Freemasonic Rosicrucian bodies providing preparation either through direct study and/or through the practice of symbolic-initiatic journey.
Ancient and Accepted Scottish Rite, 1801
Societas Rosicruciana in Anglia, 1866, in Scotia (SRIS; Scotland), in Civitatibus Foederatis (MSRICF/SRICF; United States) etc. This Masonic esoteric society reprinted the Rosicrucian manifestos in 1923. A well-known member was A.E.Waite
These groups generally speak of a lineal descent from earlier branches of the ancient Rosicrucian Order in England, France, Egypt, or other countries. The inner structure of these groups is based upon grades, initiations and titles.
Fraternitas Rosae Crucis, 1861
Hermetic Order of the Golden Dawn, 1888
Order of the Temple of the Rosy Cross, 1912
Ancient Mystical Order Rosae Crucis, (AMORC), 1915
Rosicrucian Order Crotona Fellowship, 1924
*Rose Cross Order / Orden Rosacruz, 1988
*Swedish Misraim Alliance (Svenska Misraimförbundet), 1988
Ancient Order of the Rosicrucians, 1989
*Confraternity of the Rose Cross, 1996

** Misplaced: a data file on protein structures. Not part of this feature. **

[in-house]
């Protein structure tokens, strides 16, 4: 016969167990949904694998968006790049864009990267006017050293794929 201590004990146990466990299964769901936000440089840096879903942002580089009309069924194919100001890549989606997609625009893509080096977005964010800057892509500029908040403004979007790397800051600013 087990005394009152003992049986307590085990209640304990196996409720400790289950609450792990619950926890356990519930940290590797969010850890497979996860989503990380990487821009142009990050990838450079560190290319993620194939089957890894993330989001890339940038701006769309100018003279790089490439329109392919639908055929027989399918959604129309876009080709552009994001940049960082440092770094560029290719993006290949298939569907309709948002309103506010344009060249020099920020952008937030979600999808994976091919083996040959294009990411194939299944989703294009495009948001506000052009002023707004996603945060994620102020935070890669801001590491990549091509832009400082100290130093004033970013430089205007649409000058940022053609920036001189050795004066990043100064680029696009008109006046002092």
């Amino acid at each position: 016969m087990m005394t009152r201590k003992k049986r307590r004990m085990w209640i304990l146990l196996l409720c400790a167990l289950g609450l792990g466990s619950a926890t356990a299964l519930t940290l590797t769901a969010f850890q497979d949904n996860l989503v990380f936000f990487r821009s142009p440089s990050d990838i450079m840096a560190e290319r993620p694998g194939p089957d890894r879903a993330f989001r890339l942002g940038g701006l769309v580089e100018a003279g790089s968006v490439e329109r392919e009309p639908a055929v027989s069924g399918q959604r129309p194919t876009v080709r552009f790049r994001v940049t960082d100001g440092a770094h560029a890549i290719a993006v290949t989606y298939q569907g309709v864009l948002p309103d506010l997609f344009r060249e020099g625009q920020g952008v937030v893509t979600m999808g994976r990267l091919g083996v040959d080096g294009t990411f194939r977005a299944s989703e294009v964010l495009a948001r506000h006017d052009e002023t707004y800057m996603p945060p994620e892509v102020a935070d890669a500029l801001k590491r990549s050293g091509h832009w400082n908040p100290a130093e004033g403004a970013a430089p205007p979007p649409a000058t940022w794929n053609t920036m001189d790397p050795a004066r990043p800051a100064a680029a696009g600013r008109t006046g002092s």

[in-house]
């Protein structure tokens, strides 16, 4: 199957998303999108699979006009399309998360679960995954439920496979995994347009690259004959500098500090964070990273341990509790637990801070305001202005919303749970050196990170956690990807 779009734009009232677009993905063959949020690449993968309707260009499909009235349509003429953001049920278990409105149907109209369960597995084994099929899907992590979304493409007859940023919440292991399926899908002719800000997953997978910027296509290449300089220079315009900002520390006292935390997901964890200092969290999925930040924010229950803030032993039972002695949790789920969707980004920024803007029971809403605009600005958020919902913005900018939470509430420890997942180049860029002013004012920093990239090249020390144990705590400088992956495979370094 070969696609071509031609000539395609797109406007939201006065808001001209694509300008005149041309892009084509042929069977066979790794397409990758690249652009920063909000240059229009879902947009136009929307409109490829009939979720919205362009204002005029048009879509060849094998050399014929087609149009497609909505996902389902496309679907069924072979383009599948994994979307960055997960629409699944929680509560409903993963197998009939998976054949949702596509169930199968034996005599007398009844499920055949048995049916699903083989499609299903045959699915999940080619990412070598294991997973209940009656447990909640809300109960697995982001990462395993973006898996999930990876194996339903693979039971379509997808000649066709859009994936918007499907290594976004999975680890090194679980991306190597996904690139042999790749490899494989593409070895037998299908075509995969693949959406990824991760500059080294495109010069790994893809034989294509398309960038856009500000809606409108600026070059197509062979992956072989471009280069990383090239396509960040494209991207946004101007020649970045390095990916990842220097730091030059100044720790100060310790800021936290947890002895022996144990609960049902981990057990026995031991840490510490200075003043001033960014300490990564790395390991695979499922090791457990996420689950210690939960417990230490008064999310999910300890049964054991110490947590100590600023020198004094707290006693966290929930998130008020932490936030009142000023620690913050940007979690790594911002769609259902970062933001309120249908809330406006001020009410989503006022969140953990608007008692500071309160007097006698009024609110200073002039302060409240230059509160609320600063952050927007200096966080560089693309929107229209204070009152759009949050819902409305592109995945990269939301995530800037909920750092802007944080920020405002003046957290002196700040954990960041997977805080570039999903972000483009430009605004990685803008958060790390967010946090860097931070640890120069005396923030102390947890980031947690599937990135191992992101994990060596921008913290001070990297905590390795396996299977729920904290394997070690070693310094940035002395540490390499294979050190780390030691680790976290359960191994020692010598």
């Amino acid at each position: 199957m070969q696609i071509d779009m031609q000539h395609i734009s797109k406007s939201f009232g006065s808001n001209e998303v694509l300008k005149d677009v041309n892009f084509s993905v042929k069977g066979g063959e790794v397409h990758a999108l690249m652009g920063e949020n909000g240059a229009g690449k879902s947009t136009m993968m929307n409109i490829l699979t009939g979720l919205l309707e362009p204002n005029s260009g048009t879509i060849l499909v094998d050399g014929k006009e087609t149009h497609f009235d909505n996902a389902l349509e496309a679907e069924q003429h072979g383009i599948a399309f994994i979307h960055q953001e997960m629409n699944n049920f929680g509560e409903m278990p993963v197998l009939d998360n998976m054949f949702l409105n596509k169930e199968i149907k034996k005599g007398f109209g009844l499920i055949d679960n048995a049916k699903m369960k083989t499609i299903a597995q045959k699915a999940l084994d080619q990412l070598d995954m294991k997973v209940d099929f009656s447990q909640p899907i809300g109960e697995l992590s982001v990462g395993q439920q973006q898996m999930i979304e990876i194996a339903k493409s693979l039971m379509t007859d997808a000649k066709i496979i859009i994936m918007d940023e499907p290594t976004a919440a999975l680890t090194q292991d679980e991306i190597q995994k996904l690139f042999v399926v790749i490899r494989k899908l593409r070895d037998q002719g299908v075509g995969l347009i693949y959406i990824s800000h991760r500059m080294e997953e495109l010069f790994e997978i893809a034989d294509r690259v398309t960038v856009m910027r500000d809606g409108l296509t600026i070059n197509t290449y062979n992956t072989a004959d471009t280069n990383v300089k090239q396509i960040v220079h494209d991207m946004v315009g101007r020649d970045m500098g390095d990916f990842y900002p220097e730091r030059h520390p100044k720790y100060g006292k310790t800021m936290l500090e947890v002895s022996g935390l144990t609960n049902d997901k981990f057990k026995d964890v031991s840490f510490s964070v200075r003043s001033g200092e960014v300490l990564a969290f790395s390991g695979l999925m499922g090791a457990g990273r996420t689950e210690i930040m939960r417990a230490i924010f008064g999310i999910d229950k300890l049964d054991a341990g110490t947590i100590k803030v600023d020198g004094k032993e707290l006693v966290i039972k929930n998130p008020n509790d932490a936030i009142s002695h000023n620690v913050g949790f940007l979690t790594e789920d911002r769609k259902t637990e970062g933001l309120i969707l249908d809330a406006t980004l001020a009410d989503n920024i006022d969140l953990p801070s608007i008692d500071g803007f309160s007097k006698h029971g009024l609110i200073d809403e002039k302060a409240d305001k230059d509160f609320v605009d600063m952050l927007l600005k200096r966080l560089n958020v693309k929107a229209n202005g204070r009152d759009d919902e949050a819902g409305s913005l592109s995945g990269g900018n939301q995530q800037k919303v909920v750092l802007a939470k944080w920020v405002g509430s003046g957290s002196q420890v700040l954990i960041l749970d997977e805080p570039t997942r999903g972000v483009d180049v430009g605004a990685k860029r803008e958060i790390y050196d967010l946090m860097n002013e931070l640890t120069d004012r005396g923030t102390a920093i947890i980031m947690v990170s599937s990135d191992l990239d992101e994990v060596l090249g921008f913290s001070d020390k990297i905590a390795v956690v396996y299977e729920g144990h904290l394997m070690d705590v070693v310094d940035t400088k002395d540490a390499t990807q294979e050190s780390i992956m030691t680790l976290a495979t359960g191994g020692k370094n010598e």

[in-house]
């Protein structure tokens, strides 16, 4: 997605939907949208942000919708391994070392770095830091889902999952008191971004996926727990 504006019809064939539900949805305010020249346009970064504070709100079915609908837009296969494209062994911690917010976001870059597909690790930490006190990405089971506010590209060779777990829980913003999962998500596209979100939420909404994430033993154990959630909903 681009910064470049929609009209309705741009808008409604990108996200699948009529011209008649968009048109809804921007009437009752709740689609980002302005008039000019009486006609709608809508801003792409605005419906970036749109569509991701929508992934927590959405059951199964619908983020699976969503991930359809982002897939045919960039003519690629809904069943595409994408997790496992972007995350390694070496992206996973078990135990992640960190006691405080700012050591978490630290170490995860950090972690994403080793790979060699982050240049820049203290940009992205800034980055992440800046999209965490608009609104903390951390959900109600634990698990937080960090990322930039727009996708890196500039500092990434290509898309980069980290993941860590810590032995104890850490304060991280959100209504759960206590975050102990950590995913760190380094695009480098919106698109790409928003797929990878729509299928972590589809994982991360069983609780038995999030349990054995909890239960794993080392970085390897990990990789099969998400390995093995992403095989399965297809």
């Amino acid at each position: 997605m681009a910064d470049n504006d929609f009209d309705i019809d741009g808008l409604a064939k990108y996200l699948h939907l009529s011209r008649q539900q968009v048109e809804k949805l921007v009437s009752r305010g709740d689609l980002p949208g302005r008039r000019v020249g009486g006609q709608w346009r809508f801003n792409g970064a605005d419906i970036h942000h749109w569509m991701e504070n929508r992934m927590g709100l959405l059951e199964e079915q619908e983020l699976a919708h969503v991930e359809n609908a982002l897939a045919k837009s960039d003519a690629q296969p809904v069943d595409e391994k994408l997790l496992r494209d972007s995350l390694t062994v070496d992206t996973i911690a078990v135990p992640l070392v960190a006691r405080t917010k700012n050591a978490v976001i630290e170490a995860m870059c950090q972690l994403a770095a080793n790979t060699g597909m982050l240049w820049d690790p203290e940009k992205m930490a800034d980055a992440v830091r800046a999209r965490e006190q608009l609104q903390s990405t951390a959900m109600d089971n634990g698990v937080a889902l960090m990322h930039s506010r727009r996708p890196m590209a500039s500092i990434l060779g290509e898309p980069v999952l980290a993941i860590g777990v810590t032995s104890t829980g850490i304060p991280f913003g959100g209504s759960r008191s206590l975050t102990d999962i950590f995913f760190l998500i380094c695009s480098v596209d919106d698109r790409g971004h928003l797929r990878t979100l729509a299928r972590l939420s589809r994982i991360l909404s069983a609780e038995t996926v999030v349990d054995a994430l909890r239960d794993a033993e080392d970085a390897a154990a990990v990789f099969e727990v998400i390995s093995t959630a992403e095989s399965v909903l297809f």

*The Sophia Guild, 2000
*Sodalitas Rosae Crucis (S.R.C.) et Solis Alati (S.S.A.), 2002/3
* [http://www.rosecrossohgrc.com/ Order of the Hermetic Gold and Rose+Cross] , 2002
* [http://www.knightsofthemce.com/ Knights of the Militia Crucifera Evangelica] , 2002
Oriental Rosicrucian Order, 2002
The Chymical Wedding of Christian Rosenkreutz
The Rosicrucian Cosmo-Conception
Brethren of Purity
Western Mystery Tradition
Alchemy, Philosopher's stone
Esotericism, Esoteric Christianity
Mysticism, Christian mysticism
References and further reading
*Among the treasures of the
Bibliotheca Philosophica Hermeticain Amsterdam are books on the Gnosis and the Corpus Hermeticum as published in Florence in 1471.
University of Wisconsin-MadisonDigital Collections Center has a [http://digicoll.library.wisc.edu/cgi-bin/HistSciTech/HistSciTech-idx?id=HistSciTech.GeheimeFiguren digital edition] of the "Geheime Figuren der Rosenkreuzer, aus dem 16ten und 17ten Jahrhundert (1785–1788)".
*António de Macedo, "Instruções Iniciáticas - Ensaios Espirituais", Hughin Editores, 2nd ed., Lisbon, 2000 [http://paginasesotericas.tripod.com/instrucoesiniciaticas.htm www]